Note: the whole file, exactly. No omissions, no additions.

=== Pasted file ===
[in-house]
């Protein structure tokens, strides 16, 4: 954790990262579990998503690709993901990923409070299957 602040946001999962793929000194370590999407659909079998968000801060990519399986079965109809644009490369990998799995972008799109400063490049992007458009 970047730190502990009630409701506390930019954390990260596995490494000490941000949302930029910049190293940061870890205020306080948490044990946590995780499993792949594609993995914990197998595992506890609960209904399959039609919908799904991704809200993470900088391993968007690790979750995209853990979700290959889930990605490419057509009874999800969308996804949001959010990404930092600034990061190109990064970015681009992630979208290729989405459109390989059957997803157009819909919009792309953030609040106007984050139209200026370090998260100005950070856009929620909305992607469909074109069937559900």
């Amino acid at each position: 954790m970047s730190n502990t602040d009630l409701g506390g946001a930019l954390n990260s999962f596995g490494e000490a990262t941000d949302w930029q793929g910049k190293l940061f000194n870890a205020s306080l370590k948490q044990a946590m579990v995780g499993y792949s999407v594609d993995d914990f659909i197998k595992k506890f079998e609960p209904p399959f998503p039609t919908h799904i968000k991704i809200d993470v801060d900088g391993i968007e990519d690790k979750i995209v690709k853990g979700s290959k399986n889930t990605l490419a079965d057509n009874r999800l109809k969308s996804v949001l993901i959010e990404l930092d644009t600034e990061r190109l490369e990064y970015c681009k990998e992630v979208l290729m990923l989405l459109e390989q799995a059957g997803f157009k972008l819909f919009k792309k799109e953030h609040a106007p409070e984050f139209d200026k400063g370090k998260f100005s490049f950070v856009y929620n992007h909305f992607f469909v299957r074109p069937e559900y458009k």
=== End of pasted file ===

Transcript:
[in-house]
């Protein structure tokens, strides 16, 4: 954790990262579990998503690709993901990923409070299957 602040946001999962793929000194370590999407659909079998968000801060990519399986079965109809644009490369990998799995972008799109400063490049992007458009 970047730190502990009630409701506390930019954390990260596995490494000490941000949302930029910049190293940061870890205020306080948490044990946590995780499993792949594609993995914990197998595992506890609960209904399959039609919908799904991704809200993470900088391993968007690790979750995209853990979700290959889930990605490419057509009874999800969308996804949001959010990404930092600034990061190109990064970015681009992630979208290729989405459109390989059957997803157009819909919009792309953030609040106007984050139209200026370090998260100005950070856009929620909305992607469909074109069937559900």
């Amino acid at each position: 954790m970047s730190n502990t602040d009630l409701g506390g946001a930019l954390n990260s999962f596995g490494e000490a990262t941000d949302w930029q793929g910049k190293l940061f000194n870890a205020s306080l370590k948490q044990a946590m579990v995780g499993y792949s999407v594609d993995d914990f659909i197998k595992k506890f079998e609960p209904p399959f998503p039609t919908h799904i968000k991704i809200d993470v801060d900088g391993i968007e990519d690790k979750i995209v690709k853990g979700s290959k399986n889930t990605l490419a079965d057509n009874r999800l109809k969308s996804v949001l993901i959010e990404l930092d644009t600034e990061r190109l490369e990064y970015c681009k990998e992630v979208l290729m990923l989405l459109e390989q799995a059957g997803f157009k972008l819909f919009k792309k799109e953030h609040a106007p409070e984050f139209d200026k400063g370090k998260f100005s490049f950070v856009y929620n992007h909305f992607f469909v299957r074109p069937e559900y458009k």